I posted last week's query about the Rats of Tobruk medal on Facebook and asked,
"In modern Libya, is this area under rebel control today?"
Dan Freidus replied:
Yes, this port in the east of Libya is apparently under rebel control now.
Dan added a link to this recent news article:
A tanker left the port of Tobruk on Wednesday carrying the first consignment of oil since the rebel government won recognition from some countries.
But the country's deputy foreign minister Khaled Kaim accused Britain of bombing Libya's biggest oil field at Al-Sarir in the southeast, notably damaging the pipeline linking Al Sarir and Tobruk, which is under rebel control.
To read the complete article, see:
Nato 'careful' over strikes, rebel oil leaves Tobruk
Dan Freidus adds:
The medal was supposedly cast from the fuselage of a German bomber they shot down (I wasn't familiar with the medal and just used Google but this site seems likely to be fairly reliable).
It was in the heat and dust of Tobruk that Australian tenacity and courage achieved its supreme expression. Air raids which had gone into the thousands before unofficial statisticians lost count had no more effect on members of the garrison than the enemy's artillery, strafing and attacks by tanks
The siege was only a couple of months old when the renegade Lord Haw Haw, broadcasting from Berlin, said they were "caught like rats in a trap" and applied it to the garrison because most of its men could find shelter only underground while the bombers were overhead. Our men accepted the title with relish. To one another, they were "the rats." To the Axis they were rats with razor-sharp teeth. They became "The Rats of Tobruk"
To read the complete article, see:
Defence of Tobruk
Finally, Dan adds:
Here is the 1977 medal, not a restrike or copy but a completely different issue.
The Tobruk Siege Medal known as the "T" medal was issued to Australian, British, Indian, New Zealand & Polish troops who were in action during the Siege of Tobruk between April & December 1941.
The Tobruk Siege Medal is an unofficial award issued by the "Rats of Tobruk" Association in 1977.
To read the complete article see:
Fred Schwan writes:
I really liked the information on the Rats of Tobruk. I tried to figure out the text on the reverse. The number at the top (254) is likely a serial number, but the T.X. 813 and Bingham F. P. are much more difficult. Bingham sounds like a place but could be a person. Possibly the meanings are obvious to an Australian collector. So much for resolving an unsolved mystery. Possibly Damien Lewis who submitted the image and had a relative who was a rat knows some of this.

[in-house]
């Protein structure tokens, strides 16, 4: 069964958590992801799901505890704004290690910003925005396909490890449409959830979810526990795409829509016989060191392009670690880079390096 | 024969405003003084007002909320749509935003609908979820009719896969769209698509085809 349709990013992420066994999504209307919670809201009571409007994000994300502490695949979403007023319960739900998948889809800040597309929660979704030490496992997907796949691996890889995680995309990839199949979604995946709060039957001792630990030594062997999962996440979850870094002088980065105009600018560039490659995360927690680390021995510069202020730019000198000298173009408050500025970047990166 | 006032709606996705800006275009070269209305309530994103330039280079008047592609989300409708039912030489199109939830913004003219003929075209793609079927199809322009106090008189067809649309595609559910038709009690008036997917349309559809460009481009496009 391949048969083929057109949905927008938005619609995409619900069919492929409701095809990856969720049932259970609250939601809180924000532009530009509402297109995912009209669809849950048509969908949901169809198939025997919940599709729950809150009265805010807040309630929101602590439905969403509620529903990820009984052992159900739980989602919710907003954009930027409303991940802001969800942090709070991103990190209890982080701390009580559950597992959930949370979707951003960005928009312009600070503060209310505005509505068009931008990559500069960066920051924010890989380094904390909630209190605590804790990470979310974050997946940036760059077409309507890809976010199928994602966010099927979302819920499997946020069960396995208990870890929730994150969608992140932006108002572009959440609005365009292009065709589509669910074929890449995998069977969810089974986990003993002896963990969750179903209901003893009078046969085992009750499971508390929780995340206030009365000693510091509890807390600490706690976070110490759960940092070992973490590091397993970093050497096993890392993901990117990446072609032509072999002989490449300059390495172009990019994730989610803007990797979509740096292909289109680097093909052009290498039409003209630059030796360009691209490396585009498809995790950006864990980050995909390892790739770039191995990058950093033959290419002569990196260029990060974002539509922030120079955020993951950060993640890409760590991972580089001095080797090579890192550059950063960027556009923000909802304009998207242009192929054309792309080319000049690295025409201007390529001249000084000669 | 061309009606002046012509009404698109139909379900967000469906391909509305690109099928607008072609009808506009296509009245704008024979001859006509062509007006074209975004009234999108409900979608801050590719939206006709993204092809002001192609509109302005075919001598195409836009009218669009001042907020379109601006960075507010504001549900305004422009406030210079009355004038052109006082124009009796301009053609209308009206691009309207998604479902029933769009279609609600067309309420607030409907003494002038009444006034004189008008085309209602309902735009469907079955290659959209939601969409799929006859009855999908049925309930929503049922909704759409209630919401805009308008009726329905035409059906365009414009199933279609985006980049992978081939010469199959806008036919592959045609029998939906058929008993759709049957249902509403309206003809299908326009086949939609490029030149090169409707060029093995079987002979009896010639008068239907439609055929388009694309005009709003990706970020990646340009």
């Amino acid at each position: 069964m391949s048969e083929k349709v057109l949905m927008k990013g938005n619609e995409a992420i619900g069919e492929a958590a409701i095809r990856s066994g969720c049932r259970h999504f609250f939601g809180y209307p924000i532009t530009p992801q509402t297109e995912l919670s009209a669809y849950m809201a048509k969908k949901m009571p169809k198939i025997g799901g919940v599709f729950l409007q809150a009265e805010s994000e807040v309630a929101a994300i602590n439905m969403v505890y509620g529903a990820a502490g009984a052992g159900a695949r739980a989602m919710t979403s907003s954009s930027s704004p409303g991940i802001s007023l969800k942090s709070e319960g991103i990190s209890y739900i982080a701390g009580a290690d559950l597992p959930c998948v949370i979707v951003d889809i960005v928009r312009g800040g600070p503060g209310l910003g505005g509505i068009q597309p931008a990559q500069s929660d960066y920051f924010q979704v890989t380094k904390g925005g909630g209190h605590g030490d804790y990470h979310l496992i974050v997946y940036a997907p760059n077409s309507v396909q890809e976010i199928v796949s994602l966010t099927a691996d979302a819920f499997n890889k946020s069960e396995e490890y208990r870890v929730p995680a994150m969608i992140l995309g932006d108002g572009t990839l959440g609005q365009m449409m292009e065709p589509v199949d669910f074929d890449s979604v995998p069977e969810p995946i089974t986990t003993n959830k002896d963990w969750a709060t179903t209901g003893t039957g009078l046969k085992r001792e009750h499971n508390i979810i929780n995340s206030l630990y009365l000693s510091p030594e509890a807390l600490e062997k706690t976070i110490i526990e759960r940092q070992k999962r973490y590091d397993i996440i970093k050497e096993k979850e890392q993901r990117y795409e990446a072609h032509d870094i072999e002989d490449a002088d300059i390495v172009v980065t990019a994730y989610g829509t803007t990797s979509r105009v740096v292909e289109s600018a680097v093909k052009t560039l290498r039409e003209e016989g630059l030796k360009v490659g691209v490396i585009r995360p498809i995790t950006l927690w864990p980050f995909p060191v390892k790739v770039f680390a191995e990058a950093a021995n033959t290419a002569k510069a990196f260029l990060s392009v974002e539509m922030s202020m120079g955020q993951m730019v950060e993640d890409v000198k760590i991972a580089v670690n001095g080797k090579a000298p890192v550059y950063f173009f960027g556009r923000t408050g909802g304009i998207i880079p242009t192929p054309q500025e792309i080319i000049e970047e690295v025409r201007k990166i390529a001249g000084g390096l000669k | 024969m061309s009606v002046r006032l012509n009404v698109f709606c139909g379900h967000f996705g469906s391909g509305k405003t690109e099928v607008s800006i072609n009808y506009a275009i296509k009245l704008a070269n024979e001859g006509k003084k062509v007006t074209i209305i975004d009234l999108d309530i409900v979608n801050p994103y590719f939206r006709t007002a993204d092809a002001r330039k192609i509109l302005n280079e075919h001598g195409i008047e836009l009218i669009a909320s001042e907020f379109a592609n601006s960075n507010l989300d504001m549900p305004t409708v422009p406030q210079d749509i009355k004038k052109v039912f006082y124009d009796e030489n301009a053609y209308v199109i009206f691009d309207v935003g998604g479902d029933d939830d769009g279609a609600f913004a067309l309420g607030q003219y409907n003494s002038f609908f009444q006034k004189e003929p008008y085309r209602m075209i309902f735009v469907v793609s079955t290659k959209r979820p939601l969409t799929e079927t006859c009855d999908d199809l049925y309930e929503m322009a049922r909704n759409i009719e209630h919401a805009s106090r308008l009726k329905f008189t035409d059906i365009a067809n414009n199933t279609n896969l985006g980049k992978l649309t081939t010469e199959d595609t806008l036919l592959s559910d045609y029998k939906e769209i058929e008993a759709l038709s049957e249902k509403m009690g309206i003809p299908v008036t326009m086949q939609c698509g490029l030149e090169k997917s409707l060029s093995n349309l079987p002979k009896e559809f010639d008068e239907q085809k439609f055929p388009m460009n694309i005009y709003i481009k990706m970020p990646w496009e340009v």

Fred Schwan adds:
I have heard from Tony James about the medal. He says that the T.X. is part of the serial number of the fellow named therein.
Damien Lewis writes:
Yes, that's my relative, and yes, it is his service number. The first letter "T"
identifies the serviceman's home state, in this case Tasmania.
The information I have on the medal so far, is that they were made by the
Australian Field Engineers from a German bomber shot down during the conflict that
lasted some 8 months, and about 300 of the medals were produced and given to
selected soldiers. The original was cast from dental plaster.
The number shown at
the top on the reverse is the sequence number. From my understanding there were
something like 25,000 troops based there during the siege, mostly Australian. My
relative spent quite some time there and was an engineer himself, so these are no
doubt contributing factors as to why he received it. The recipient of this
particular medal, was born in a small mining town on the west coast of Tasmania,
Thanks to everyone for their help on this. Interesting story and medal!
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